When the milking was done, not too long a job because the herd was small, Danny would send the animals into the pasture, with Daisy, the one whose bell Ruthy had heard her first afternoon at the farm, in the lead. She learned to identify all of the cows but Daisy was her favorite because she was the prettiest, chocolate brown with beautiful long eyelashes.
Ruthy learned not to mind the manure, greenish and liquidy in the barn, squashed into brown pats in the fields. Except for the one time she held a cow’s teats, she usually stayed a good distance from the animals’ flanks, horns and hooves. But she couldn’t resist petting Daisy’s calf, Marigold. While Danny scalded pans and strainers and poured full buckets of milk into clean cans, she made Marigold a necklace of daisies and watched the calf toss its head and munch her offering, flower by flower.
She drank from the tin cup of warm, foamy milk that Danny shared with her, knowing that her mother would disapprove because it hadn’t yet been pasteurized. Almost everything she ate with Danny that summer was warm, either from the cow, or the sun, or from his mother’s oven. Warm fresh bread, slathered with butter, juicy raspberries picked in the heat of the day, tomatoes and cucumbers, sun warmed and right off the vine.
Ruthy couldn’t recall ever enjoying food quite so much. The slabs of white, crumbly farmer cheese and the slices of tangy salami on hot, fresh rolls smeared with mustard, and crunchy pickles on the side, were delicious.
“My mother sent this,” Danny would say, as they sat on the bank of the pond where he’d spent an hour or so teaching her how to swim. Both of them, out of sight, in their underwear, because neither one had a swimsuit. Their underwear would dry in the hot sun, as they picnicked, and no one would be any the wiser.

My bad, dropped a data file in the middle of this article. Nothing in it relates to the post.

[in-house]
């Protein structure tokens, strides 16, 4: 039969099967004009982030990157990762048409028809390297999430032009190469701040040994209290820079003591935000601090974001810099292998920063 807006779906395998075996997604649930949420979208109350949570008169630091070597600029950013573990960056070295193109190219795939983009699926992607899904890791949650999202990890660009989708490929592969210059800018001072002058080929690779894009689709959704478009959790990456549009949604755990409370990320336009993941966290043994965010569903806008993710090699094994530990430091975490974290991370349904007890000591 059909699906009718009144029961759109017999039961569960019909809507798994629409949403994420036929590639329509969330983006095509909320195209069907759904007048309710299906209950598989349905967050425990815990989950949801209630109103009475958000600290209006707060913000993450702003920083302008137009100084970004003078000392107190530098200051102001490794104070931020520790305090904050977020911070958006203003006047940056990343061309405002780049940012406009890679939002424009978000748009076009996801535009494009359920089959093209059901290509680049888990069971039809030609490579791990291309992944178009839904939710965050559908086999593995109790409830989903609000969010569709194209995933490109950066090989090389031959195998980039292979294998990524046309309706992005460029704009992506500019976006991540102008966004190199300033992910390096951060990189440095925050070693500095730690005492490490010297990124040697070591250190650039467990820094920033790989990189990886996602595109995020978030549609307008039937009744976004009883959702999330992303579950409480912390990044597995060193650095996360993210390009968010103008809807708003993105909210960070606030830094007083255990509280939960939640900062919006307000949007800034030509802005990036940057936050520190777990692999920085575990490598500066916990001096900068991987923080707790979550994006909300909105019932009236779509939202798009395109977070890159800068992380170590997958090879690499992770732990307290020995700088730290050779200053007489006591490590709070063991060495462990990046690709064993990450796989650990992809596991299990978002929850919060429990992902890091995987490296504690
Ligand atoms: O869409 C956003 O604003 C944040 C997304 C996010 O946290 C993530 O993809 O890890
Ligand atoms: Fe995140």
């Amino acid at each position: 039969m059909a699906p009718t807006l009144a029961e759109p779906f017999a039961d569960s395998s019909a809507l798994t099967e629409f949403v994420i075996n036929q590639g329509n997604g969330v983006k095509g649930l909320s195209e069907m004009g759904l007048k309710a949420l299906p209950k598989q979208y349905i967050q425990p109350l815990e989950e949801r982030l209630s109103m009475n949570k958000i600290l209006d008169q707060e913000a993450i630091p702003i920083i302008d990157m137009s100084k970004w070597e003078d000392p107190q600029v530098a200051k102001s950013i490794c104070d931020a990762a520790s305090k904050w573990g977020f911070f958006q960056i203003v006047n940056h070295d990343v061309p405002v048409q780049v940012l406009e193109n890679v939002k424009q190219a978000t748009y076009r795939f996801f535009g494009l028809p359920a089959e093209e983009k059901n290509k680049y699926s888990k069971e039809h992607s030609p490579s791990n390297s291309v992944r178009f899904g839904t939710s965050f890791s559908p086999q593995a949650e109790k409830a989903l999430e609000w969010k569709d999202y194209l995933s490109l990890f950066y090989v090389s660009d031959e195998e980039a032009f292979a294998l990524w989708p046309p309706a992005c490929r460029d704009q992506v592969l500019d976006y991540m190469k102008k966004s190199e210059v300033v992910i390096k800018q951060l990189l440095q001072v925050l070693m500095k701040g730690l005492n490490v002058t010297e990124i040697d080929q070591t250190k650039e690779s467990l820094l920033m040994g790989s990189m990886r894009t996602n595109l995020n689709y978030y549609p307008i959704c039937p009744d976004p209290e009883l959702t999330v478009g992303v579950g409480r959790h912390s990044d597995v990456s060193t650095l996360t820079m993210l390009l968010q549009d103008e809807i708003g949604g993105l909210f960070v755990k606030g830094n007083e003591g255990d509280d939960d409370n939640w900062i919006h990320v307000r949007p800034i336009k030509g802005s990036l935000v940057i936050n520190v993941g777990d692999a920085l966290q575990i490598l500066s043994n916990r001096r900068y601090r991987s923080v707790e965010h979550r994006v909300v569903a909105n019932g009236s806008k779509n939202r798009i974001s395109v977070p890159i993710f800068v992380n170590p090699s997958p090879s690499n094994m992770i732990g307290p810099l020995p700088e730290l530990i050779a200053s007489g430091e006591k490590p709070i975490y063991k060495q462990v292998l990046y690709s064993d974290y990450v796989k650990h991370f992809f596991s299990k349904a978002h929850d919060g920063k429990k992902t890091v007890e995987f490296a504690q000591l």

“I ate with the Weinsteins,” Ruthy would explain, later that evening when she picked at the supper her mother cooked. Her excuse had only a grain of truth, because she never entered the Weinstein shack where Danny’s family spent the summer, so the paying boarders could have their house.
Sometimes she helped Danny at his chores, but most times she just watched. She saw his mother, a slight, dark woman, pegging overalls and white undershirts to a line, where they hung stiffly like the clothes in Ruthy’s book of paper dolls. She never spoke to Ruthy. Nor did either of Danny’s two big brothers. They were both tall and stoop shouldered like their father, with Danny’s straw colored hair. They always seemed to be tinkering with some kind of machinery which they sat on and drove, clanking and puffing, to some distant field.
Only Mr. Weinstein, his bald scalp gleaming and his seamed face cracked with wrinkles and a smile, would speak to Ruthy every morning when he came into the barn.
“Is my Danny taking good care of you, little girl?”
“Oh, yes, sir,” Ruthy would say, between bites of Mrs. Weinstein’s bread and butter, sometimes aware that she had honey or jam smeared on her face.
“He’s a good boy. Too good for the farm. He’ll go to college some day.”
And Ruthy would look at Danny. But the boy would continue washing down the stanchions or shoveling manure, as if his father hadn’t spoken.
Danny did more than take care of her. He was the older brother she never had, any little girl’s dream of a protector. He showed her a ruined chicken house, saying a disease took all the birds years ago, before he was born. Ruthy was glad, she said, because she was terrified of chickens.
“Stupid birds. Not worth being scared of,” was all he said.